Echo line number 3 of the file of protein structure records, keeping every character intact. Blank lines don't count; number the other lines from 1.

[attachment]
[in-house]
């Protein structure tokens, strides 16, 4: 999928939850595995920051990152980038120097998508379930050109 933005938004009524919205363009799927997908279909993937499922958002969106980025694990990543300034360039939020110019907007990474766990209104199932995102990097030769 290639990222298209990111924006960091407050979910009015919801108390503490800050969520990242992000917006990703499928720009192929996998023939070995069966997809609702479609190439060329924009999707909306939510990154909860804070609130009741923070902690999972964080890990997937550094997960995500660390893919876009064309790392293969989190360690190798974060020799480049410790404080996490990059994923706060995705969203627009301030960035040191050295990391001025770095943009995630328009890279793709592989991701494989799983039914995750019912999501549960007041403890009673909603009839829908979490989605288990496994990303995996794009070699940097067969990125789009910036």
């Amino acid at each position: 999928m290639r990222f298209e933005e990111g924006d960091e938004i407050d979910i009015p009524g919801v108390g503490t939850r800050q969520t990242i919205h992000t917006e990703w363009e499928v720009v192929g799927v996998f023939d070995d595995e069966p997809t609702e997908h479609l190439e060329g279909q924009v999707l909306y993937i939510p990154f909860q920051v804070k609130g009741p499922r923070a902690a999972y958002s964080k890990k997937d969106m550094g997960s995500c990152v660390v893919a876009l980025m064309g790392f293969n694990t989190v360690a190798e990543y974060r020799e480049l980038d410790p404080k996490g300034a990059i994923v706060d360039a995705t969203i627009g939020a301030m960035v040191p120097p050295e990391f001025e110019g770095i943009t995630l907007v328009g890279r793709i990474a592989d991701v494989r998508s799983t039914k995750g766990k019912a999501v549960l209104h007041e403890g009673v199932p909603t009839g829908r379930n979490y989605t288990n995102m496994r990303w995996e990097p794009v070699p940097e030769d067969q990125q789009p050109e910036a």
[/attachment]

């Amino acid at each position: 999928m290639r990222f298209e933005e990111g924006d960091e938004i407050d979910i009015p009524g919801v108390g503490t939850r800050q969520t990242i919205h992000t917006e990703w363009e499928v720009v192929g799927v996998f023939d070995d595995e069966p997809t609702e997908h479609l190439e060329g279909q924009v999707l909306y993937i939510p990154f909860q920051v804070k609130g009741p499922r923070a902690a999972y958002s964080k890990k997937d969106m550094g997960s995500c990152v660390v893919a876009l980025m064309g790392f293969n694990t989190v360690a190798e990543y974060r020799e480049l980038d410790p404080k996490g300034a990059i994923v706060d360039a995705t969203i627009g939020a301030m960035v040191p120097p050295e990391f001025e110019g770095i943009t995630l907007v328009g890279r793709i990474a592989d991701v494989r998508s799983t039914k995750g766990k019912a999501v549960l209104h007041e403890g009673v199932p909603t009839g829908r379930n979490y989605t288990n995102m496994r990303w995996e990097p794009v070699p940097e030769d067969q990125q789009p050109e910036a």